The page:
The German Empire (German: Deutsches Kaiserreich, officially Deutsches Reich), also known as Imperial Germany, was the German nation state that existed from the unification of Germany in 1871 until the abdication of Kaiser Wilhelm II in 1918. It was founded in 1871 when the south German states, except for Austria, joined the North German Confederation. On 1 January 1871, the new constitution came into force that changed the name of the federal state and introduced the title of emperor for Wilhelm I, King of Prussia from the House of Hohenzollern. Berlin remained its capital, and Otto, Prince of Bismarck remained Chancellor, the head of government
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Interwar Period
In the context of the history of the 20th century, the interwar period was the period between the end of the First World War in November 1918 and the beginning of the Second World War in September 1939. This period is also colloquially referred to as Between the Wars. Despite the relatively short period of time, this period represented an era of significant changes worldwide. Petroleum-based energy production and associated mechanisation expanded dramatically leading to the Roaring Twenties, a period of economic prosperity and growth for the middle class in North America, Europe and many other parts of the world. Automobiles, electric lighting, radio broadcasts and more became commonplace among populations in the developed world
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James Cagney
James Francis Cagney Jr. (July 17, 1899 – March 30, 1986) was an American actor and dancer, both on stage and in film, though he had his greatest impact in film
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Federal Bureau Of Investigation
The Federal Bureau of Investigation (FBI), formerly the Bureau of Investigation (BOI), is the domestic intelligence and security service of the United States, and its principal federal law enforcement agency. Operating under the jurisdiction of the US Department of Justice, the FBI is also a member of the U.S. Intelligence Community and reports to/ both the Attorney General and the Director of National Intelligence. A leading U.S. counter-terrorism, counterintelligence, and criminal investigative organization, the FBI has jurisdiction over violations of more than 200 categories of federal crimes. Although many of the FBI's functions are unique, its activities in support of national security are comparable to those of the British MI5 and the Russian FSB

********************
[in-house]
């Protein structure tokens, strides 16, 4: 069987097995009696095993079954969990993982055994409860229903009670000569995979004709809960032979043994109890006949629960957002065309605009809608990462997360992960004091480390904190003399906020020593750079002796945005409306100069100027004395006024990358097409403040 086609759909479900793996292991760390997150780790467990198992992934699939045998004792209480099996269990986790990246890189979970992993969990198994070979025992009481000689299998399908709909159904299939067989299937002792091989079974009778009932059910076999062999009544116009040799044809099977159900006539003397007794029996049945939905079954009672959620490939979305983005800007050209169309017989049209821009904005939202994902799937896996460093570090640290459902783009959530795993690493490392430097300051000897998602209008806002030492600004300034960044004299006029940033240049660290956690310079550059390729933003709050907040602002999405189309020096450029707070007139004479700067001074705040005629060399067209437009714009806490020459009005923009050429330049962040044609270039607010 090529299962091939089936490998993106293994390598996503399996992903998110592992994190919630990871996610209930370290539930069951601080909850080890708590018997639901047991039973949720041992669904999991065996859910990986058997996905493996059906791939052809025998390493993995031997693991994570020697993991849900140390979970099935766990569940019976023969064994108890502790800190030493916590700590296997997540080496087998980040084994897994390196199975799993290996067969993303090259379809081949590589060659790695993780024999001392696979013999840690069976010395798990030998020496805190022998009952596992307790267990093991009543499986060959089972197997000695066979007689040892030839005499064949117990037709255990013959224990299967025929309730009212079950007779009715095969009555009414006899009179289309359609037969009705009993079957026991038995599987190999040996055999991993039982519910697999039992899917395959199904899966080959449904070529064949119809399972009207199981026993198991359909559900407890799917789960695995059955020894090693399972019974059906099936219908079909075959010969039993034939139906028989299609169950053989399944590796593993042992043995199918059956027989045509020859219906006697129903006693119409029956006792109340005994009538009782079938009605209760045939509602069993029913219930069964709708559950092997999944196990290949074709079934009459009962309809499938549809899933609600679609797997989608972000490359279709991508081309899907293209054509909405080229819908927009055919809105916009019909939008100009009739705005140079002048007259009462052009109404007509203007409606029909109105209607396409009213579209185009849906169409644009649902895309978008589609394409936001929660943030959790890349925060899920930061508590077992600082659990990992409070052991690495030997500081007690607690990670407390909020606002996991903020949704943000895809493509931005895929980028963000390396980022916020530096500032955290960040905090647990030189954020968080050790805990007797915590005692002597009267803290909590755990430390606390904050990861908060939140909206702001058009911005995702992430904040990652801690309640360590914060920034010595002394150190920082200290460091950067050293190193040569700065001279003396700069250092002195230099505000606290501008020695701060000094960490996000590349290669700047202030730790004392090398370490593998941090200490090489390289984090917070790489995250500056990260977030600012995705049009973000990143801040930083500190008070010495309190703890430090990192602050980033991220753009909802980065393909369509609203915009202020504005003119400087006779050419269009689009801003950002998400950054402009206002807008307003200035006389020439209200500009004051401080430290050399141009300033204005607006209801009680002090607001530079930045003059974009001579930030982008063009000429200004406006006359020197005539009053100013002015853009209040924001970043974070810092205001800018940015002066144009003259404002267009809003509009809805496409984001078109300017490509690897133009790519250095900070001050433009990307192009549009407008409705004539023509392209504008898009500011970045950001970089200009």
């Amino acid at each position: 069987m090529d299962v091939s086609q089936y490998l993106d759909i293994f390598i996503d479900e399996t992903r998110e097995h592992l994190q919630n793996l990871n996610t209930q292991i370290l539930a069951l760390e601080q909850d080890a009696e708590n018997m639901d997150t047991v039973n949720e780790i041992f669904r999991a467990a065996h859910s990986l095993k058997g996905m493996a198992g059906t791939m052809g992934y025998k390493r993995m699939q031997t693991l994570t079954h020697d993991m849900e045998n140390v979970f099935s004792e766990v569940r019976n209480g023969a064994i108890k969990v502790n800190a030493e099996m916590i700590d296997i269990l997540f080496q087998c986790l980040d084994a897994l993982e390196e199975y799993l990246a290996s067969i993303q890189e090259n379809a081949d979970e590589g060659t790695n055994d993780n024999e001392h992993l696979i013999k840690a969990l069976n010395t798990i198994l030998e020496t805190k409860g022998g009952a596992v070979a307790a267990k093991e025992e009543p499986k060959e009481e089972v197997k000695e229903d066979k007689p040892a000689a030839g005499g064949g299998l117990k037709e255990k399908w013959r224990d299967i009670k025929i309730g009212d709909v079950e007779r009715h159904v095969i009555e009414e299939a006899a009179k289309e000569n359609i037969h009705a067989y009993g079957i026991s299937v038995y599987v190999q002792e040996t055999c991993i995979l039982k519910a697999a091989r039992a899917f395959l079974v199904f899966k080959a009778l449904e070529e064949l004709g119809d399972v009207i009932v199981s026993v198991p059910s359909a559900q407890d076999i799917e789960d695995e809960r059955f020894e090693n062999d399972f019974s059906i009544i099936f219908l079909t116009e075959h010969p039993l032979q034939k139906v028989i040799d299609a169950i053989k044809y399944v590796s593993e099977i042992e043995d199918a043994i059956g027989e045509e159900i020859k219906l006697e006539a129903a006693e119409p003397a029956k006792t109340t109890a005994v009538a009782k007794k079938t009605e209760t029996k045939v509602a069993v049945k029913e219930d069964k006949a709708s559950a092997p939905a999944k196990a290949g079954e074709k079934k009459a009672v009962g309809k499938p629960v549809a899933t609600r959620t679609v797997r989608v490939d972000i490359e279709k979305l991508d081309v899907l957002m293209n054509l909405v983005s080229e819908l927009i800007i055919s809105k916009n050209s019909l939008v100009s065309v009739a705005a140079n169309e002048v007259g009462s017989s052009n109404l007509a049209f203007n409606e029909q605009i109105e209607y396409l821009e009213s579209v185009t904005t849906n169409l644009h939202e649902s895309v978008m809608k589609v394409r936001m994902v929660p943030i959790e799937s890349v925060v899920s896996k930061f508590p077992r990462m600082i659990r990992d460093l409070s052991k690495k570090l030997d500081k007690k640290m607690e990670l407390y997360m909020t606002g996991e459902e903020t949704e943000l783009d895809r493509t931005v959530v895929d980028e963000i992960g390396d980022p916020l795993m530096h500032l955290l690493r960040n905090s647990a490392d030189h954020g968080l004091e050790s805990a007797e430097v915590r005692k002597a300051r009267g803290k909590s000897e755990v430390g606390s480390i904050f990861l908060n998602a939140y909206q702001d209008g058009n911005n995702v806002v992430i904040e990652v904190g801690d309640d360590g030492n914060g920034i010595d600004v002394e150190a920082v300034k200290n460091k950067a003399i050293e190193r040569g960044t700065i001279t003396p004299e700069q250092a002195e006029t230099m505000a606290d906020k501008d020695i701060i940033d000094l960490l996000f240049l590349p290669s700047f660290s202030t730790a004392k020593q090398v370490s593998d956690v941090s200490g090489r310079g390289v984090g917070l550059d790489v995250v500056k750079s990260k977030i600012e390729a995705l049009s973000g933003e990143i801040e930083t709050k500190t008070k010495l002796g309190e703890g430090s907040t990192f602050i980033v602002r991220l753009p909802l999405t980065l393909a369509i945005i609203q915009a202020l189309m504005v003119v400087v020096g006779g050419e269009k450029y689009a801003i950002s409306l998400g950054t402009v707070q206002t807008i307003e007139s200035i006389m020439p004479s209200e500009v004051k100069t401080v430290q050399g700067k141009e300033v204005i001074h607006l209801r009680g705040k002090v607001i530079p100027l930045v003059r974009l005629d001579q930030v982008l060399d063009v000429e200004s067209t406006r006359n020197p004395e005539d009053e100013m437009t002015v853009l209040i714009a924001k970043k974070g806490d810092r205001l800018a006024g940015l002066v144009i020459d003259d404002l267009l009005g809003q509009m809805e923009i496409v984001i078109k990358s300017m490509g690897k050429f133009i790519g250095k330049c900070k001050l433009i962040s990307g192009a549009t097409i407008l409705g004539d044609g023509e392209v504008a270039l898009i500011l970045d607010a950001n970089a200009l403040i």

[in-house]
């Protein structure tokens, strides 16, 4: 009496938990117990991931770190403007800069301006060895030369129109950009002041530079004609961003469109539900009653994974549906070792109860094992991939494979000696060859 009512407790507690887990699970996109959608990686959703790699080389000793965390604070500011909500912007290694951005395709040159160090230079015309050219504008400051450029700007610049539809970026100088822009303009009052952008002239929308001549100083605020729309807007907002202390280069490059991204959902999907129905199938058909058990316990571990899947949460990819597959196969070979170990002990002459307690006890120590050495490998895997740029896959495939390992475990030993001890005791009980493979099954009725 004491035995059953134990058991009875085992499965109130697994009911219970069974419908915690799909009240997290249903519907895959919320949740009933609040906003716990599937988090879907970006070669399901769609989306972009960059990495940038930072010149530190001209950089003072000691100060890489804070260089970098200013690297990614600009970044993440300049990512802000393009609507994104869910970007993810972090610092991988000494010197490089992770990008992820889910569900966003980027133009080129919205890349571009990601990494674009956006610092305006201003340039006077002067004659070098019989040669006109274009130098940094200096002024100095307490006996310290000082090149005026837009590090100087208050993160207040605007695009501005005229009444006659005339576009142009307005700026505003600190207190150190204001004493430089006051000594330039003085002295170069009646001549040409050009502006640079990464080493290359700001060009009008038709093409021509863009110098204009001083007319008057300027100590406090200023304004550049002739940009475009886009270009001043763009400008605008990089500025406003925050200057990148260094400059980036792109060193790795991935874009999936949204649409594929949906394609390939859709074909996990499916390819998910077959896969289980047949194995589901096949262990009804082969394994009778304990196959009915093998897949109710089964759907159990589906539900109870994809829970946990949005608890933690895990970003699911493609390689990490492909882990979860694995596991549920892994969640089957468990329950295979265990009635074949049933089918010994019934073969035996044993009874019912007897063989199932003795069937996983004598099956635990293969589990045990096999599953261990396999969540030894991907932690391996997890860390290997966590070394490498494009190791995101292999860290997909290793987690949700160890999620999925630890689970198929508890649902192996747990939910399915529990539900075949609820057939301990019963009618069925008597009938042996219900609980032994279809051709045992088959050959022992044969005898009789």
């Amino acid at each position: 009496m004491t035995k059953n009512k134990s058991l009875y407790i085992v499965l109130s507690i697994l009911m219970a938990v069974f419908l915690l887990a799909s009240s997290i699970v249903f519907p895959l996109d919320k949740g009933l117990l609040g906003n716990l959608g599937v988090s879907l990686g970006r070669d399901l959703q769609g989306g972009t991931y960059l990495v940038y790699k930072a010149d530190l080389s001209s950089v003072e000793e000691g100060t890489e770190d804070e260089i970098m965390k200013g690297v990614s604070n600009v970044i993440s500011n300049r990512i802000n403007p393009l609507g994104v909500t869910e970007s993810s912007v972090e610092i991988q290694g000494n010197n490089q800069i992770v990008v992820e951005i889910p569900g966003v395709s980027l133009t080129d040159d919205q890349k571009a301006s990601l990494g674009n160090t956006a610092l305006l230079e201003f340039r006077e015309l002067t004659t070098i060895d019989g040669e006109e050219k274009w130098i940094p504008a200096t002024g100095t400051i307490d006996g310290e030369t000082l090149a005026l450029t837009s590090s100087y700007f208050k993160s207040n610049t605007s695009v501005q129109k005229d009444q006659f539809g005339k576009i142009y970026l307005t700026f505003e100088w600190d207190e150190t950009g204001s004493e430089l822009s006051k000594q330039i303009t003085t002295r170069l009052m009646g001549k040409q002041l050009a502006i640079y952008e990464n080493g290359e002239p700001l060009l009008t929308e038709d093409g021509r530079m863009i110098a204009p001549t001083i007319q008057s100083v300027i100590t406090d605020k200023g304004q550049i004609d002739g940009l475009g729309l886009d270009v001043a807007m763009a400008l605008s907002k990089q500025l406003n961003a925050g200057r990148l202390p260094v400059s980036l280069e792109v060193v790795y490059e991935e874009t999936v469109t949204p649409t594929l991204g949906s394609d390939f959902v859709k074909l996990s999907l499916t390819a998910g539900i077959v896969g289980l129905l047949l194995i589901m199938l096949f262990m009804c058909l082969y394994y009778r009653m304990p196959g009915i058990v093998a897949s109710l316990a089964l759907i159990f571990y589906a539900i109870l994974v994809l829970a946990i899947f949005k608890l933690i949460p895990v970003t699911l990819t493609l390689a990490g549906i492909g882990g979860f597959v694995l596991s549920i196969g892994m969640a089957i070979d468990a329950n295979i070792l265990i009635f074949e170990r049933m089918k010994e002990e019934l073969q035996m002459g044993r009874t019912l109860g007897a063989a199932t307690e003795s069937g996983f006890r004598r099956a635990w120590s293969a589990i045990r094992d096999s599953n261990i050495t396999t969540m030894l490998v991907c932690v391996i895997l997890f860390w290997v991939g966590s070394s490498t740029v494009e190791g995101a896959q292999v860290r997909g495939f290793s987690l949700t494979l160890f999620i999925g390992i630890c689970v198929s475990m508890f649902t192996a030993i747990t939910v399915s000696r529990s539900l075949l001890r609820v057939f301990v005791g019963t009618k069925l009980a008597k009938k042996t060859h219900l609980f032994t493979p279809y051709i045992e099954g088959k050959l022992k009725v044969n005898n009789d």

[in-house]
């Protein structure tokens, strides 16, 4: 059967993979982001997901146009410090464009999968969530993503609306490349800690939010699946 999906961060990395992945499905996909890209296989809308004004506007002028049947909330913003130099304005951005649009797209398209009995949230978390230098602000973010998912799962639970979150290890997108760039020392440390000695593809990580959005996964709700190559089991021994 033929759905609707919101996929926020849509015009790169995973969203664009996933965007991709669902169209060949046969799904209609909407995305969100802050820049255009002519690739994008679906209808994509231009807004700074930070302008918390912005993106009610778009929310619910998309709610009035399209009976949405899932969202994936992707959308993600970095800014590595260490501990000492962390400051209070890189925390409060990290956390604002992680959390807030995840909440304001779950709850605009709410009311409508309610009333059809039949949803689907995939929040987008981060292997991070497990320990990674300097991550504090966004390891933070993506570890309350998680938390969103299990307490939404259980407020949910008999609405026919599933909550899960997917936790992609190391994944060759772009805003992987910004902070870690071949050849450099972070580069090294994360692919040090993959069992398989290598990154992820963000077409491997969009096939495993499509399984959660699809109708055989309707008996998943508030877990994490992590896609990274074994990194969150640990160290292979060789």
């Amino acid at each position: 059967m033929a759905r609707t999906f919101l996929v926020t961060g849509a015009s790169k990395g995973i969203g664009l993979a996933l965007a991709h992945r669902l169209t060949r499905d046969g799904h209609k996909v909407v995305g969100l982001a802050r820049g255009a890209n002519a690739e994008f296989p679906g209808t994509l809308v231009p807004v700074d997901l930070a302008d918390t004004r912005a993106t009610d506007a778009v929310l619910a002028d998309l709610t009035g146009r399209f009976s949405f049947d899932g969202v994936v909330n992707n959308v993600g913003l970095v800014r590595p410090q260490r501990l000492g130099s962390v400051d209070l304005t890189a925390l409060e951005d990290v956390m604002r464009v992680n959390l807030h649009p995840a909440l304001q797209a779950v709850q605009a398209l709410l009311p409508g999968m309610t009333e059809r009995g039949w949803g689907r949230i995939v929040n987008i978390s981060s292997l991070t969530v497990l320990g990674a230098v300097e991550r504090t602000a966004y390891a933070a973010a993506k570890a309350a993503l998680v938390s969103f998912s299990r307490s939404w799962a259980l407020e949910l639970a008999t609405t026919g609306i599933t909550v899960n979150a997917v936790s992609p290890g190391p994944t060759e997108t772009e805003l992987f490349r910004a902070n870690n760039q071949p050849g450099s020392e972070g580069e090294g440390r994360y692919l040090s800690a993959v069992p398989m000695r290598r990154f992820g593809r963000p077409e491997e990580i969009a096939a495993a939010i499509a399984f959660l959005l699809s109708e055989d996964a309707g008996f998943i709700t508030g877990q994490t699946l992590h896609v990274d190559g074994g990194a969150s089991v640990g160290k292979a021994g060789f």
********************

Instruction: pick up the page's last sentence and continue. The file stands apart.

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Special Forces
Special forces and special operations forces are military units trained to conduct special operations. NATO defines special operations as "military activities conducted by specially designated, organized, trained, and equipped forces, manned with selected personnel, using unconventional tactics, techniques, and modes of employment". Special forces emerged in the early 20th century, with a significant growth in the field during the Second World War, when "every major army involved in the fighting" created formations devoted to special operations behind enemy lines. Depending on the country, special forces may perform some of the following functions: airborne operations, counter-insurgency, counter-terrorism, foreign internal defense, covert ops, direct action, hostage rescue, high-value targets/manhunting, intelligence operations, mobility operations, and unconventional warfare
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Axis Powers
The Axis powers (German: Achsenmächte; Italian: Potenze dell'Asse; Japanese: 枢軸国 Sūjikukoku), also known as "Rome–Berlin–Tokyo Axis" (also acronymized as "Roberto"), were the nations that fought in World War II against the Allies. The Axis powers agreed on their opposition to the Allies, but did not completely coordinate their activity. The Axis grew out of the diplomatic efforts of Germany, Italy and Japan to secure their own specific expansionist interests in the mid-1930s. The first step was the treaty signed by Germany and Italy in October 1936. Benito Mussolini declared on 1 November that all other European countries would from then on rotate on the Rome–Berlin axis, thus creating the term "Axis". The almost simultaneous second step was the signing in November 1936 of the Anti-Comintern Pact, an anti-communist treaty between Germany and Japan
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Personal Armor
Body armor/armour, personal armor/armour, suits of armour or coats of armour all refer to protective clothing, designed to absorb and/or deflect slashing, bludgeoning and penetrating attacks by weapons. It was historically used to protect military personnel, whereas today, it is also used to protect various types of police (riot police in particular), private citizens, private security guards or bodyguards
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Allies Of World War II
The Allies of World War II, called the United Nations from the 1 January 1942 declaration, were the countries that together opposed the Axis powers during the Second World War (1939–1945). The Allies promoted the alliance as a means to control German, Japanese and Italian aggression. At the start of the war on 1 September 1939, the Allies consisted of France, Poland and the United Kingdom, as well as their dependent states, such as British India. Within days they were joined by the independent Dominions of the British Commonwealth: Australia, Canada, New Zealand and South Africa. After the start of the German invasion of North Europe until the Balkan Campaign, the Netherlands, Belgium, Greece, and Yugoslavia joined the Allies